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Inside the Vatican 


True Collegiality is Union with Peter

By John Mallon

Clearly, one of the worst ideas swirling around the conclave scuttlebutt is the notion of making the Church "less centralized" "more democratic" and "more collegial" with more authority given to local bishops' conferences." 

What a nightmare. 

In the United States alone the United States Conference of Catholic Bishops (USCCB) has been a source of constant exasperation and humiliation to faithful Catholics with documents being issued at times by the heavily left-wing bureaucratic staff. This has even happened without the approval of the bishops themselves. Two examples spring to mind: “The Many Faces of AIDS” of 1986 and “Always our Children”, both of which flew in the face of Magisterial teaching, and requiring rewrites.

Ask yourself: Do you really want the crowd that brought us the 2002 sex scandals tying the hands of the Pope? Can you imagine the brilliant encyclicals and Apostolic Letters of John Paul II tied up in committees as things are at the USCCB?

The Roman Catholic Church is not an "episcopal" church, but was founded by Christ on the Rock of Peter, and the Pope is Peter's successor. When I read of the people who support these so-called "collegial" ideas they read like a list of people who have done terrible harm to their dioceses and restricted the promulgation of the Gospel as it comes to us in Magisterial teaching.

Spare us, O Lord. 

There has been a myth going around that for 40 years Blessed John XXIII was somehow a "liberal" Pope, and he is cited as the darling of the so-called "Progressives." The fact is, when he was preparing to convoke the Second Vatican Council someone asked him, "Holy Father, you are not going to change doctrine, are you?" He is said to have snapped, "Never!" Yet the myth lives on.

Obviously, John XXIII knew that doctrine comes from Christ; it cannot change. Our understanding and insight into doctrine may deepen, but no one, including a Pope can change it.

There are those who say that Pope John Paul II and Cardinal Joseph Ratzinger have "rolled back" the "openness" "ushered in by the Council." This too is nonsense. Young Bishop Wojtyla and young Father Ratzinger were among the architects of the Council and Wojtyla did a fair amount of the writing of the Vatican II documents.

Most hotly contested, as usual, are issues involving human sexuality. During his papacy John Paul II always spoke of human sexuality in terms of generosity, of self-gift—total self donation. "Progressives," on the other hand, characteristically always represent a pulling back from sacrifice—and therefore from love. Their agenda always speaks of truncating love. Every item on the agenda represents a pull-back from genuine love and self gift, in the name of a terrible and selfish pragmatism. Who wants a "barrier" erected within love? Yet, this is exactly what contraception does both physically and symbolically, and the "love" and the world is poorer for it.

Contraception led to promiscuity which led to abortion, and the separation of the unitive and the procreative aspects of sexuality led to widespread homosexuality which led to AIDS. (By the way, this separating of the procreative from the unitive also destroyed the sanctity, security and stability of the unitive love between spouses, which led to widespread divorce.)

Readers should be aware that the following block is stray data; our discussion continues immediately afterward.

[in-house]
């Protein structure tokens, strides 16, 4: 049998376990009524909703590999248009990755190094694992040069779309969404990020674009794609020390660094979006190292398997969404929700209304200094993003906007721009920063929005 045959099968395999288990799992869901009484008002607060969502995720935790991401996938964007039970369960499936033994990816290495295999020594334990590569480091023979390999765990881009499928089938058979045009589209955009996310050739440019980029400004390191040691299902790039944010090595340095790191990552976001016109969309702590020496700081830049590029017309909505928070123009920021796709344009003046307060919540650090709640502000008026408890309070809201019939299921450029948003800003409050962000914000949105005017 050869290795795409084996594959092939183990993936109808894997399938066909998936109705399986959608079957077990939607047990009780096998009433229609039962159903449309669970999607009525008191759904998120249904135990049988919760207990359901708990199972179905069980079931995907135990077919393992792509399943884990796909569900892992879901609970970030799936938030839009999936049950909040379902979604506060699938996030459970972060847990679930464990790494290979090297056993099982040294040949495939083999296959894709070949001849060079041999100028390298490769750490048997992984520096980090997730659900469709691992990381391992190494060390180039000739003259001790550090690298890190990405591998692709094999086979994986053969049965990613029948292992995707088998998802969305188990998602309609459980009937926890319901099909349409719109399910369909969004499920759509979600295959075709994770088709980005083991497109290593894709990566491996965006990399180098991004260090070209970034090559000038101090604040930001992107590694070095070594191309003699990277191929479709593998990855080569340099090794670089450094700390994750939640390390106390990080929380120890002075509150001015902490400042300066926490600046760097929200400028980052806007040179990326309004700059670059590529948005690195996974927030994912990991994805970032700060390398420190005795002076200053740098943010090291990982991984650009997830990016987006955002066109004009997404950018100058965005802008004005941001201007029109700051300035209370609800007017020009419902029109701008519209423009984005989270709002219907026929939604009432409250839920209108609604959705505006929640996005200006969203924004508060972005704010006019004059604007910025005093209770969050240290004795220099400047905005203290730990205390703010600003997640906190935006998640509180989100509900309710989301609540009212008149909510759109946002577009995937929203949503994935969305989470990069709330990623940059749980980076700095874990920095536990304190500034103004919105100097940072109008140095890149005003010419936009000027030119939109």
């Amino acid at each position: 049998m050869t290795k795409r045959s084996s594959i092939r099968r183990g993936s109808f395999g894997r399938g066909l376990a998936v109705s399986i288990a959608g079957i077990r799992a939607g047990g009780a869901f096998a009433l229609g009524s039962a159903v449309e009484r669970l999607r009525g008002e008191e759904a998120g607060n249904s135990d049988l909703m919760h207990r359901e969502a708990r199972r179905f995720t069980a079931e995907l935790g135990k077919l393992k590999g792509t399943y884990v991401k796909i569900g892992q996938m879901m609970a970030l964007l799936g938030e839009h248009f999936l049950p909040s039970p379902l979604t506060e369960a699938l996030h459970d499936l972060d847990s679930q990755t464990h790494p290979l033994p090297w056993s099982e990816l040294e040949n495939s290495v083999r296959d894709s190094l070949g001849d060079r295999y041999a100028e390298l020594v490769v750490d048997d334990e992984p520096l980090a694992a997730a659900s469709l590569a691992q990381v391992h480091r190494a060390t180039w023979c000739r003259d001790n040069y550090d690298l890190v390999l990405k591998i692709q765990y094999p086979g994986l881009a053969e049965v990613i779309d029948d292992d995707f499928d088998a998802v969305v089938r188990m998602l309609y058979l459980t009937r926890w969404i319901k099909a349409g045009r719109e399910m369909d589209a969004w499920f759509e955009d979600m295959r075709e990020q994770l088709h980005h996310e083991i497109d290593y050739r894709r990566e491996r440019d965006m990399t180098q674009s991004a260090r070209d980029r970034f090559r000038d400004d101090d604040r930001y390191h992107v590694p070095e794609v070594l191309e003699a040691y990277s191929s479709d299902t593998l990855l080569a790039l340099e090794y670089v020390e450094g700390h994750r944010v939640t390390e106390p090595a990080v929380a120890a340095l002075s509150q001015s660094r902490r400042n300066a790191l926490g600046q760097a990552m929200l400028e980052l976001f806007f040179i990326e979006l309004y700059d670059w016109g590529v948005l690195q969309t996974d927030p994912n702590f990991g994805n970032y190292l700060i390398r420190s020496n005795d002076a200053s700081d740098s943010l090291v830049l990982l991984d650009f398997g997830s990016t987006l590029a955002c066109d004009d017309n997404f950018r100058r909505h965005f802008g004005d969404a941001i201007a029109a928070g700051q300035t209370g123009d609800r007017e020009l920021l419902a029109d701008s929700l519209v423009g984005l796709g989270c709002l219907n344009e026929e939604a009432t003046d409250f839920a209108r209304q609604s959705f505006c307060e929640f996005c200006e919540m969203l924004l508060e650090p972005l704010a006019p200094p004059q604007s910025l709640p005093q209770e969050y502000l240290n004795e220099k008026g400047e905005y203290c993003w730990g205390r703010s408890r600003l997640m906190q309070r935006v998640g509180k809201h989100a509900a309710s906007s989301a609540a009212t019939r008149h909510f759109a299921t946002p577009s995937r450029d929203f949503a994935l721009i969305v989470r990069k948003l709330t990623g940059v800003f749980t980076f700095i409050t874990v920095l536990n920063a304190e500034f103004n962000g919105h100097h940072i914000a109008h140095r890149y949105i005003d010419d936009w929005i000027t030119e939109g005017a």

In a nutshell, you have the cause of most of the social evils of the present day, all because the Magisterial teaching of Pope Paul VI in Humanae Vitae was treated as a scoff law in most of the world, including those responsible for teaching the Faith..

Do I want more collegiality between the Pope and those bishops who failed or refused to support Papal teachings? Not a chance.

Another papal teaching treated as a scoff law is Ex Code Ecclesiae. Few are the bishops in the West who have seriously enforced the mandatum for theology professors which would protect the young from novelties and speculations taught under the auspices of Catholic higher education. The 1998 Apostolic Letter Ad Tuendam Fidem requiring the Oath of Fidelity from persons in certain responsible positions, including theology and philosophy faculties at Catholic colleges and universities is another scoff law. 

National bishops' conferences are not Magisterial bodies. Only bishops teaching in union with the Sovereign Pontiff make up members of the Magestrium. 

So in essence, those calling for "collegiality" who fail to honor Magisterial teaching are in fact calling for collegiality when there is no unity. The Apostolic Letter Apostolos Suos spelled out the theological and juridical nature of episcopal conferences reaffirming that apart from the See of Peter, they do not have Magisterial authority.

More recently, Vatican directives concerning pro-abortion Catholic politicians receiving Communion appear to be "lost in committee" at the USCCB. Another scoff law?

John Paul II has led the Church into the 21st century while those who absurdly continue to be called "Progressives" are stuck in the 1960s. The Barque of Peter has sailed on with much of the youth on board, leaving the "Progressives" in the doldrums. To follow the "Progressives" is to go backwards in both time and ideas. Let's go forward with Peter.


Mallon is a Contributing Editor to Inside the Vatican.